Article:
Place a bead head on the nymph hook and secure in your vice with the hook shank horizontal.


Wrap a short length of lead wire, enough to go into the bead head.


Using your nail push the wraps of lead wire into the bead head opening.


Attach your tying thread and make a few turns to hold the lead wire in place in the bead head and then wrap it back towards the hook bend.


Select three CdC hackles of your colour choice approximately the same length. The choice of colours will determine the colour of the twisted segmented finished body, that has an almost woven effect.


Tie in the ends of the CdC hackles as shown.


At the very end of the hackles attach the Petitjean hackle plier. This technique can only be done successfully with Marc’s plier, it does not slip, even with three hackles in it!



Now trim off the hackle shaft ends, close to the pliers.



Now wind your tying thread forward about 2/3 of the hook shank. Take the pliers and twist the CdC only about three times. If you twist it more you will break the CdC hackle stems.


Begin wrapping the twisted CdC to form the body of the nymph. Marc calls this Twist and Wrap but only one twist for each wrap. Continue until you reach the tying thread.


Tie off the CdC hackles.


Trim off the excess CdC hackle stems behind the bead head.


Carefully trim off the CdC fibers around the whole body of the nymph.


The trimmed body.


Now for the nymph legs. You dont need too much CdC fibers for this so remove the fibers from one side of the hackle.


Place a small amount of Petitjean ice dub over the jaws of the smallest magic tool.


Take the prepared CdC hackle.


Holding the hackle with both hands pull it down on top of the ice dubbing and into the jaws of the Magic tool.


Now the hackle and dubbing should be in place in the jaws of the Magic tool.


Now trim off the CdC ends on each side of the Magic tool jaws. This is very important or the hackle will be caught in the magic tool spring when you try and remove it.


Transfer the hackle and dubbing to the magic clip tool and with straight scissors cut of the hackle stem.


Put your loaded magic clip to one side and make a dubbing loop to spin the CdC in.



If you are using the Petitjean bobbin holder you can make the loop like this.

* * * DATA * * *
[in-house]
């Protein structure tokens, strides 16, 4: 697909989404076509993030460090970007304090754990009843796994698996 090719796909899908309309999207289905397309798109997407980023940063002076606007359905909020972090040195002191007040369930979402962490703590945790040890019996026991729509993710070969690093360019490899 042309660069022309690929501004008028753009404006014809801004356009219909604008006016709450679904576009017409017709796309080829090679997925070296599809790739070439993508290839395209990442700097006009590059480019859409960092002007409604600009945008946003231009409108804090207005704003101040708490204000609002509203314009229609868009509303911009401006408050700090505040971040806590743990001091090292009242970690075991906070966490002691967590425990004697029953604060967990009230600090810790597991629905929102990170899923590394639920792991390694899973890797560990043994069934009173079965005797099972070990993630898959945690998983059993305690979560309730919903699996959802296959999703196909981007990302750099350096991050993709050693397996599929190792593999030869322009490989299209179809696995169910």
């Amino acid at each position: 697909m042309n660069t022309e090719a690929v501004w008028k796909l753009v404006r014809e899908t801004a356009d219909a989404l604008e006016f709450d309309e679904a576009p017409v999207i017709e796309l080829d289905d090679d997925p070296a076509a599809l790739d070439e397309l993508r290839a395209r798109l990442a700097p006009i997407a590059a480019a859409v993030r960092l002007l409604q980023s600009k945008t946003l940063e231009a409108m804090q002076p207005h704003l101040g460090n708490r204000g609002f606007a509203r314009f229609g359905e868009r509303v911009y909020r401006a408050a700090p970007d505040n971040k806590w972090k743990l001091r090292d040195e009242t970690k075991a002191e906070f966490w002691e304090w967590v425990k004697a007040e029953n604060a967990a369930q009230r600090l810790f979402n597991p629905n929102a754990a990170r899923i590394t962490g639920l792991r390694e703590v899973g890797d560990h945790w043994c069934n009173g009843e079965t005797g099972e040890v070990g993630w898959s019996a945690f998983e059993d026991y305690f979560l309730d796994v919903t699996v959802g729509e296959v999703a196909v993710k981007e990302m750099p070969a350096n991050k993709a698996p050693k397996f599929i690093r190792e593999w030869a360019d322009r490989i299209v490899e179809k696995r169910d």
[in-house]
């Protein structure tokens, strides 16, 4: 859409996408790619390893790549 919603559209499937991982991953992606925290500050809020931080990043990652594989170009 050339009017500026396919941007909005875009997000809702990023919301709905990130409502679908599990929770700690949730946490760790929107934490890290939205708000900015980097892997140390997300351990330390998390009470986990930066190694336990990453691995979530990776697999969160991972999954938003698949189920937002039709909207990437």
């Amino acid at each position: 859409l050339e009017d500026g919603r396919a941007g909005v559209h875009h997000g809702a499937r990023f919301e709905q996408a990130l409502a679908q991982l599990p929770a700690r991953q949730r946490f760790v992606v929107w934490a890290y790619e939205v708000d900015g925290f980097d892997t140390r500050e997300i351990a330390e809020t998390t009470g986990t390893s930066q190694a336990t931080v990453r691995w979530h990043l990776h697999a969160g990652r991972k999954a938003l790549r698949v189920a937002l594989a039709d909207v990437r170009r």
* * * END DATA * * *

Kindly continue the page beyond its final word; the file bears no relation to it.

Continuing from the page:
While holding the loop open with your finger push the bobbin end into the loop as shown.


Remove your finger and rest the loop on the bobbin.


Slide the thread up the bobbin and as it recovers to a vertical position the loop will catch on the bobbin dubbing loop hook and hang there.


Open the loop with one hand and offer up the loaded magic tool.


Place the fibers of CdC and ice dubbing in the loop and remove the magic tool clip.


The material should be now trapped in the loop.


Twist the bobbin and spin the material into a dubbing brush.


You can now wind on the dubbing brush to form the legs of the nymph.


Once the dubbing brush is completely wound on tip your bobbin as shown.


If you slowly increase the angle of the bobbin the loop will slide off the dubbing loop hook on the bobbin as shown here.


Make a couple of turns of tying thread just to secure the loop end behind the bead head.


Trim off the remaining loop end.


You can now whip finish the nymph tight into the bead head.


Remove the tying thread and you have your finished bead head CdC nymph.


Fishing with Marc Petitjean

I have My good friend Marc Petitjean visiting today so we will be tying and fishing over the weekend. I will post the full story and some nice step by step tutorials from Marc next week. Have a good one.

Fly tying course # 15 Tying the parachute Leptophlebia


Hi, I am back again with # 15 in the fly tying course, this time its a small mayfly Dun.